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Chasing the Stars

September 5, 2016

I was promised “gender-swapped Othello in space!” when I picked up Malorie Blackman’s Chasing the Stars, and while I don’t exactly feel cheated, I somehow did not expect to get a version of the story that, like the movie O, gives the Iago figure a motive. And then…

Oh, Malorie Blackman, “thou hast not half that power to do me harm/
As I have to be hurt.”

… this version of the story shows Desdemona getting the chance to explain how the handkerchief (in this version, the necklace) was lost. This version also completely exposes the Iago figure’s villainy, in addition to his motive.

Chasing the Stars ends with the most inane dialogue imaginable, the Othello figure saying
“You promised to love me for ever and it was implied, though never stated, that I wouldn’t try to kill you”
and the Desdemona figure still unable to forgive, speaking his parting words
“you take care of yourself, OK?”
The beautiful, haunting words of one of the most passionate plays in the history of the English language reduced all the way down to these. Really?

And it started so well! I liked the science fiction handling of the racial aspect of the play when the Desdemona figure, Nathan, reveals that he is a “drone” and the Othello figure, Vee, (gender-swapped but not race-swapped, evidently) responds “Like you could be a drone! They’re just sub-intellect labourers doing all the menial, manual work that’s too filthy or hazardous for normal people to do” because she’s never been a slave, never seen “The Anthropophagi and men whose heads/Do grow beneath their shoulders.”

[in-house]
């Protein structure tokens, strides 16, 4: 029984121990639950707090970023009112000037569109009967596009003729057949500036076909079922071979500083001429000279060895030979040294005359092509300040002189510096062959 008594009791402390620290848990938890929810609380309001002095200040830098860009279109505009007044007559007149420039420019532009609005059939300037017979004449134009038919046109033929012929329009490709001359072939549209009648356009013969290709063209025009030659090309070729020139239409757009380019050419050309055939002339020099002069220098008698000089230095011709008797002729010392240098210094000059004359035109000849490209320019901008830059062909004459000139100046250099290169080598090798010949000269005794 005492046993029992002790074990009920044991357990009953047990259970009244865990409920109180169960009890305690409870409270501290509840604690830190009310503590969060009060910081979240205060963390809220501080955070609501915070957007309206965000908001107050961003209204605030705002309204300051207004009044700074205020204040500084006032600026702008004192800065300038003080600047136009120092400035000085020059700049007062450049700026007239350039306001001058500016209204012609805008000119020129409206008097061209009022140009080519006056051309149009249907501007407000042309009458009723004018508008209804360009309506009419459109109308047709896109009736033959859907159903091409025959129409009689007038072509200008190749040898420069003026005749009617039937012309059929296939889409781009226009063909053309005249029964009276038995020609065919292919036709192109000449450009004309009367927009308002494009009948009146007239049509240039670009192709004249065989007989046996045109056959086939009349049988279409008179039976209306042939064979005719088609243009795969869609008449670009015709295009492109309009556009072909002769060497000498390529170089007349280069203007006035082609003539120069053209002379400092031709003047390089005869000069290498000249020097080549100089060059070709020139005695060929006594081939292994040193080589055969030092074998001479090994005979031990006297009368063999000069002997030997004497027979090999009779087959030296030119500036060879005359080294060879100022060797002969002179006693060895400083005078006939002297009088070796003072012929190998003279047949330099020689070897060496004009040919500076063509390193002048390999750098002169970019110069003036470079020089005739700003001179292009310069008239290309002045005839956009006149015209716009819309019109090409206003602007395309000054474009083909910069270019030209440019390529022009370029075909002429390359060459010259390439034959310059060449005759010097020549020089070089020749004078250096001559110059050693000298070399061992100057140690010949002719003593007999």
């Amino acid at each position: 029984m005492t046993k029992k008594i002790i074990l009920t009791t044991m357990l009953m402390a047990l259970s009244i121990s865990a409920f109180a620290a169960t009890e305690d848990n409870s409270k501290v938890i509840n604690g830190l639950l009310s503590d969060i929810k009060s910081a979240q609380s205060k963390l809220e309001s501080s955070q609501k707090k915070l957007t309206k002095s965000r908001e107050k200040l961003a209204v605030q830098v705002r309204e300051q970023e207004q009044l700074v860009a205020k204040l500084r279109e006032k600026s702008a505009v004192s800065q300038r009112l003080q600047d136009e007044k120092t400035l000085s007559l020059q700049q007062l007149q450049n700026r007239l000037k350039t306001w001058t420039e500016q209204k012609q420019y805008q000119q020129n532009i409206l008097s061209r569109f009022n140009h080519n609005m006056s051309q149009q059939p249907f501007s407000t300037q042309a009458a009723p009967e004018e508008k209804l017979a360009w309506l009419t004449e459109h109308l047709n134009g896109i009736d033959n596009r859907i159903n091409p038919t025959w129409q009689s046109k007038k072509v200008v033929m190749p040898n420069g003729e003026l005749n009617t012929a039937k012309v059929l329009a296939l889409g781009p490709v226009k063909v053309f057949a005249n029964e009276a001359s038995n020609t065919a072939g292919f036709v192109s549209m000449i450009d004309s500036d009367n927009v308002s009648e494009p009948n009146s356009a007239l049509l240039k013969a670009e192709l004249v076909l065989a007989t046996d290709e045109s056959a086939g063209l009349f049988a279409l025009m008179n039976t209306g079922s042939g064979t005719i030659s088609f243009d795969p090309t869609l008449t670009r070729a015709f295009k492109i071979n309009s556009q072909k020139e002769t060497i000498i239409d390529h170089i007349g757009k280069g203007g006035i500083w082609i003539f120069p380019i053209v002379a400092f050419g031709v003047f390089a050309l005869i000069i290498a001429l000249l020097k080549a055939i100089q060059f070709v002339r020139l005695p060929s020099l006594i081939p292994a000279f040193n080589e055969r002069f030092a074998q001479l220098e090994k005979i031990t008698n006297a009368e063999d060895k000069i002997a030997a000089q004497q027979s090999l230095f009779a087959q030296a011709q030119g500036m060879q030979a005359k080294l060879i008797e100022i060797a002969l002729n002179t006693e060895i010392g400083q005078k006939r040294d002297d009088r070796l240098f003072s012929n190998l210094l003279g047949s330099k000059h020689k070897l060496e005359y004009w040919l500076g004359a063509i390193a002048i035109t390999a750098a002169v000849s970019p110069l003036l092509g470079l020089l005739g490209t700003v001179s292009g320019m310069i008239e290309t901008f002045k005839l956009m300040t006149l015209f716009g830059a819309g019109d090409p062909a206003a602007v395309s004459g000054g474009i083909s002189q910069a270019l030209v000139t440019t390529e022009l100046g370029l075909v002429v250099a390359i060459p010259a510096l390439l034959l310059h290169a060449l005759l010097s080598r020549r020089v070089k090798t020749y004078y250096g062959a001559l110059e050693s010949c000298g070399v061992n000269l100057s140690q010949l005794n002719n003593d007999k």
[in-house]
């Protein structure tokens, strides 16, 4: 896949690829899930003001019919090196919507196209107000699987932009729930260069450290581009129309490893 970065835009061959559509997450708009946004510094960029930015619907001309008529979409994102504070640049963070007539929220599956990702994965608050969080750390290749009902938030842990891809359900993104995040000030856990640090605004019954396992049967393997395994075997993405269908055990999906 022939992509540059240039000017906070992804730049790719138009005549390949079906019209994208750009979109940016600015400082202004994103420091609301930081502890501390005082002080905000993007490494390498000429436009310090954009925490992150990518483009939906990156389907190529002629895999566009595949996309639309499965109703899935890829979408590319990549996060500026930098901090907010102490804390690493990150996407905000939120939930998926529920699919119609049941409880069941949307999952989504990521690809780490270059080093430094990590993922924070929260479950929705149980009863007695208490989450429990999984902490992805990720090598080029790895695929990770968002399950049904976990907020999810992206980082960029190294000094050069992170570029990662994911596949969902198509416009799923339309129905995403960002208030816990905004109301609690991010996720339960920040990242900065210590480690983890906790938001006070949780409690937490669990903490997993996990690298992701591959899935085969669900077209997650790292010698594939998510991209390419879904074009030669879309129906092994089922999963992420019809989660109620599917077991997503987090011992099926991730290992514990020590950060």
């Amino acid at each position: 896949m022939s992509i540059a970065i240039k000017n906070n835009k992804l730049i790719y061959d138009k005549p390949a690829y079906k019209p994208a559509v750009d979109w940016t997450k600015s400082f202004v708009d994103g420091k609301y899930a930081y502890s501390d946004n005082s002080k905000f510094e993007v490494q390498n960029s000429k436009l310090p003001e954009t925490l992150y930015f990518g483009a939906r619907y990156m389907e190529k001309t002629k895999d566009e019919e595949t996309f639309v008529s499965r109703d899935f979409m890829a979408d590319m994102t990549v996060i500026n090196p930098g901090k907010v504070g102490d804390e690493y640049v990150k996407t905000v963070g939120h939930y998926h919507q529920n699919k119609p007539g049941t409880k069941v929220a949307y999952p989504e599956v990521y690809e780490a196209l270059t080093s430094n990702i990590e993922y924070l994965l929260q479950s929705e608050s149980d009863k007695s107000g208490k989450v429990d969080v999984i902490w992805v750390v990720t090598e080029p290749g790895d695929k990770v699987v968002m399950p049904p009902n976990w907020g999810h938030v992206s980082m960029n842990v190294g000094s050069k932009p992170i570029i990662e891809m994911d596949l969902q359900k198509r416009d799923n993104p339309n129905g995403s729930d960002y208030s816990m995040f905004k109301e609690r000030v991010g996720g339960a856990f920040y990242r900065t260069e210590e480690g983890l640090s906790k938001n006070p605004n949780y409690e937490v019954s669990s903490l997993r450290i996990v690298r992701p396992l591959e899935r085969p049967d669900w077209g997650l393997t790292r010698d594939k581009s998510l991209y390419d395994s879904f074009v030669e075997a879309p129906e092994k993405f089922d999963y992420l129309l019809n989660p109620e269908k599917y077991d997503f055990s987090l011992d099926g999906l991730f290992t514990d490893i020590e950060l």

The relationship between Nathan (Desdemona) and Anjuli (Cassio) is very nicely set up—on the prison planet where they were both drones, Nathan says,
“Anjuli had befriended me, shown me the ropes and taught me which guards and supervisors to avoid like primate flu and which ones were still relatively human. And she’d actually saved my life once. I would’ve sunk without trace if it hadn’t been for her and we both knew it.”
Similarly, the relationship between Vee and her Iago is very well set up and fits the science fiction theme interestingly, although aspects of it are a surprise that it would entirely spoil the book to reveal.

Let’s talk about the writing, though. I was bothered by the occasional needless use of words like “amongst” in sentences like this one: “The only thing I hadn’t shared with any of the others was the executive command code which allowed me amongst other things to lock out or lock down any computer function at a moment’s notice.” Then it accelerated. I started seeing “whilst” in sentences like “Nathan, you’d better make the most of her whilst you’ve got her” and “He was locked out whilst there were people inside the conduits.”

So I was less inclined to give this author a pass for quoting bits of Othello like “Beware the green-eyed monster which mocks the meat it feeds on” without any reference to what the second part means in this space-age context. I was also complely unprepared to forgive the author of a 2016 novel for using Wash’s famous phrase from the 2005 movie Serenity, about being “a leaf on the wind” in this clunky sentence:
“Aidan made that craft dance like a leaf on the wind.”

It’s not that bad an updating but boy, did it make me angry. Desdemona would never leave Othello. Othello would never leave her. The ending of this particular story is always that when Othello no longer loves Desdemona, then “Chaos is come again.” It’s not just another day in the universe, you know?